Strategic 360s

Making feedback matter

Who is the customer? Take Two

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In an earlier blog, I asked the question, “Who is the customer in a 360 process?”  The particular focus of that discussion was the length of 360 questionnaires.

I have recently been exploring the websites of various 360 Feedback providers to see the products/services that are offered, and how they are positioned. I was surprised by how many vendors are offering processing services without consulting services, which I think relates back to the potential problems that computer-driven solutions can cause that were covered a couple blogs ago.

What I would really like to briefly address, stemming from this search exercise, is the report formats and associated decisions in their design. One of the many decisions in designing a report is whether to show the actual frequency of responses. In my search of 360 websites, when report samples were provided they more often than not showed the mean score for each rater group (e.g., self, boss, direct reports, peers, customers) but not how the average was derived (i.e., the rating distribution).

From experience, I know where this decision comes from. Typically, the rationale is that showing the frequencies will potentially draw attention to outliers (a single rating, usually at the low end of the scale) and cause problems if the ratee misuses that information. Misuse can come in the form of making assumptions as to who gave the rating, and/or exact some form of retribution on the supposed outlier.

These things do happen. My question is whether the best solution to this problem is to deny this potentially useful data to the ratee and other consumers of the report, such as their manager and possibly a coach.

When discussing the question of the length of the survey, I proposed that short (less than 25 items, for example) surveys can be a sign that the rater is a more important “customer” of a 360 process than the ratee. The abbreviated survey makes the task supposedly easier for the raters but denies the ratee from having useful data on a broader range of behaviors that may be useful depending on his/her situation.

Similarly, not showing frequencies again identifies the rater as being more important than the ratee. Not providing the frequencies somehow protects the rater from potential abuse. On the other hand, providing that information to the ratees can be extremely useful in understanding the degree of consensus among raters. (Some reports provide some index of rater agreement in lieu of rating distributions, but I have consistently found those to be almost useless and frequently misunderstood).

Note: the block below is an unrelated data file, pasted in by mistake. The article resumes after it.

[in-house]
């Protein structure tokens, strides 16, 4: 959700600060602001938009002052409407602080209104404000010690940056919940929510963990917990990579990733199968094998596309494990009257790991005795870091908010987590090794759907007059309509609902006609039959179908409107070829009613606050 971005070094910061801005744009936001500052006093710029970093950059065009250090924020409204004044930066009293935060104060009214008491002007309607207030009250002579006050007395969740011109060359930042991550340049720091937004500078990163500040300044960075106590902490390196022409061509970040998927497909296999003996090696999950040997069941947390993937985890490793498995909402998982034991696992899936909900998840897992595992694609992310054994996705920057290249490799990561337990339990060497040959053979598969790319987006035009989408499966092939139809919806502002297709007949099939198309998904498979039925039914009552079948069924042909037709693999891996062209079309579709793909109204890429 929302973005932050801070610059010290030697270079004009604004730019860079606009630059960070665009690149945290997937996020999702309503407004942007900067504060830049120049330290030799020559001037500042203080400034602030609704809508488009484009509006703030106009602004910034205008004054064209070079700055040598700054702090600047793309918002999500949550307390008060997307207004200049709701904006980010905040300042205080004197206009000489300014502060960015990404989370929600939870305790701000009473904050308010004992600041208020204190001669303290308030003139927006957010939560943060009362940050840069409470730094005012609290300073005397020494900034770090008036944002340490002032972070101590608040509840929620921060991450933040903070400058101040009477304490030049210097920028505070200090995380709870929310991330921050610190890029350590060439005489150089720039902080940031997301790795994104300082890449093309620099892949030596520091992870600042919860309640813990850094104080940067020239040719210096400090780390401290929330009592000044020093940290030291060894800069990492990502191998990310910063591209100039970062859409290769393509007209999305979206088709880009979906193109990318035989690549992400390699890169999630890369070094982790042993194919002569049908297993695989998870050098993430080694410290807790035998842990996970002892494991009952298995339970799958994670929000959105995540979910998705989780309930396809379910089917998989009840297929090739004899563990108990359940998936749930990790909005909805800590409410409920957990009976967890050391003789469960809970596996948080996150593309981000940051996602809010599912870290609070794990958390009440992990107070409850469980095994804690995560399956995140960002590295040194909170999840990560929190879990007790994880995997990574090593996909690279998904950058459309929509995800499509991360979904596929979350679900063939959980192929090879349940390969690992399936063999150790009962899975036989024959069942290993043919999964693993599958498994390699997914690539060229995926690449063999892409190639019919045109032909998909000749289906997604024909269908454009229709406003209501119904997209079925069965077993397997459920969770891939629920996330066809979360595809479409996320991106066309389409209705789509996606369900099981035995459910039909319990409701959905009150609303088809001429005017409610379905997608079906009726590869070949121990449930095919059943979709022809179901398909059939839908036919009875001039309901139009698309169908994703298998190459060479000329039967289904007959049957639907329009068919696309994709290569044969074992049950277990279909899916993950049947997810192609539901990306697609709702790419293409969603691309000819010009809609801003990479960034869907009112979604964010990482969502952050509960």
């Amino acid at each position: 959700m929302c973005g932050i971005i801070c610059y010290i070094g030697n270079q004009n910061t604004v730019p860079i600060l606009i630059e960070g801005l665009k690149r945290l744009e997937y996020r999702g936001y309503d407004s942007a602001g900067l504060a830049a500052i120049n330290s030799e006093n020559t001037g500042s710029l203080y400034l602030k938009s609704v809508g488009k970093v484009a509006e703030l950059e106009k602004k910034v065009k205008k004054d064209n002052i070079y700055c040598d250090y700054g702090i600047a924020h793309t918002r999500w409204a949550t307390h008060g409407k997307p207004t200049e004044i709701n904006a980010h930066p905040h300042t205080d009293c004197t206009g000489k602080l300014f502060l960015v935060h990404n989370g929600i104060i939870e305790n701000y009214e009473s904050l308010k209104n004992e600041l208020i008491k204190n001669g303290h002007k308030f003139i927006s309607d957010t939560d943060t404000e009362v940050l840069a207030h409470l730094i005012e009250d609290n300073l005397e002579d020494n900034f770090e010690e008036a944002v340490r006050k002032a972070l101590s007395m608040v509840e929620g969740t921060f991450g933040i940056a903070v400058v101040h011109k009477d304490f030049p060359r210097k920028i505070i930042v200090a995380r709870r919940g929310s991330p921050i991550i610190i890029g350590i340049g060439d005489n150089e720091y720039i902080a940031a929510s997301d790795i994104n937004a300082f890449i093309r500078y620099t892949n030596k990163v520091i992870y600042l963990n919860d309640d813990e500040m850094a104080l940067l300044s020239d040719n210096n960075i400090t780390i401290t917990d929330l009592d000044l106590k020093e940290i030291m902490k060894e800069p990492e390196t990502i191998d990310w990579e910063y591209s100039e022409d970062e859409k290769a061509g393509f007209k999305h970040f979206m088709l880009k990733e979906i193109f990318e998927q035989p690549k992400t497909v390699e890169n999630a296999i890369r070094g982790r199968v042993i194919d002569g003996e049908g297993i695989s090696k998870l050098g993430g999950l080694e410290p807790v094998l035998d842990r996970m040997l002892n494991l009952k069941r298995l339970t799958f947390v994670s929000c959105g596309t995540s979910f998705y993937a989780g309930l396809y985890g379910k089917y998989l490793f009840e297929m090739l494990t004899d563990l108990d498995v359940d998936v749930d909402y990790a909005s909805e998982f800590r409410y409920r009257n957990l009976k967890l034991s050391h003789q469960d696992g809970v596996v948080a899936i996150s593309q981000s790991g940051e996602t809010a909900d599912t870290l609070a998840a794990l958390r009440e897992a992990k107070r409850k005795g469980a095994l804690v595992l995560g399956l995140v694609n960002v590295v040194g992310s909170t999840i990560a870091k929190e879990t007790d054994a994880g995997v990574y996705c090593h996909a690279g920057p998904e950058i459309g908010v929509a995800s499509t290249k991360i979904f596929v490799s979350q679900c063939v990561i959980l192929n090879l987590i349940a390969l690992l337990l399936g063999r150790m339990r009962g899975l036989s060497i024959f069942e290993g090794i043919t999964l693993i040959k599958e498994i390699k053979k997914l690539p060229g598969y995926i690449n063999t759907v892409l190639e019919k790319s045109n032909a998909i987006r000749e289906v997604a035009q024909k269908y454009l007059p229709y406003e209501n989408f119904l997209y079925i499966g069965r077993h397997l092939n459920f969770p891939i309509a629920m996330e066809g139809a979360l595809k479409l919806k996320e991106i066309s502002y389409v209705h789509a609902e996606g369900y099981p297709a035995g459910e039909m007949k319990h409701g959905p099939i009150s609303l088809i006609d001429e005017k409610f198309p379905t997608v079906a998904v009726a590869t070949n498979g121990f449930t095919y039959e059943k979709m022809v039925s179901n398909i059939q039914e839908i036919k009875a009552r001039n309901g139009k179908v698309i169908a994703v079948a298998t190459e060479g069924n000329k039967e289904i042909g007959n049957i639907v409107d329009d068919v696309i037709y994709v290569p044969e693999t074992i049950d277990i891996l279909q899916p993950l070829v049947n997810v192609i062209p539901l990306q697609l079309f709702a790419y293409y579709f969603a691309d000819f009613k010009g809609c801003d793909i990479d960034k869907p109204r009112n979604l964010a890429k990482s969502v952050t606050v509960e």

Distributions can also help the ratee and other uses to see how outliers do have a major impact on mean scores, especially when the N is small (which it often is with 360’s). I have also found it useful to be able to see cases where there is one outlier on almost every question. When possible, I have asked the data processor to verify that the outlier was the same person (without identifying who it was), and I informed the ratee and his/her manager that scores have been affected by one person who has abused their role as a feedback provider. I also have provided counsel on how to use that information, including not making assumptions as to who the outlier is and to not attempt to discover who it was.

With one client that was provided with rating distributions, the report had this kind of pattern with one outlier on every item. (I have told this story before but in a different context.) Since he met with his raters (a best practice) and shared his report (another best practice), he felt compelled to mention that apparently someone had some problems with his management style and that he would appreciate it if the person, whoever it was, would come talk with him sometime. He left it at that.  Sure enough, a member of the team did come to see him and, with embarrassment, confessed that he had accidentally filled it out backwards (misread the scale).  Think how this helped the manager in so many ways to not have to make assumptions as to the cause of the feedback results. If he did not have the detail of the frequencies he (and his boss/coach) would not know how the averages had been artificially affected. It is also one more reason why 360’s should be used with some judgment, not just treated as a “score.”

We do need to protect raters from being abused. We also need to help them feel safe from identification so that they will continue to be honest in their responses. One way to approach that is to ensure that managers and coaches reinforce to the ratees the proper ways to read, interpret and use the feedback. There should also be processes in place to identify ratees who do behave improperly and to hold them accountable for their actions.

Ratees should be the most important “customer” in 360 processes. They need to understand how their raters responded and, by the way, on a sufficient number of items to apply to their situation. Design and implementation decisions that treat raters as being more important than ratees are misguided.

©2011 David W. Bracken

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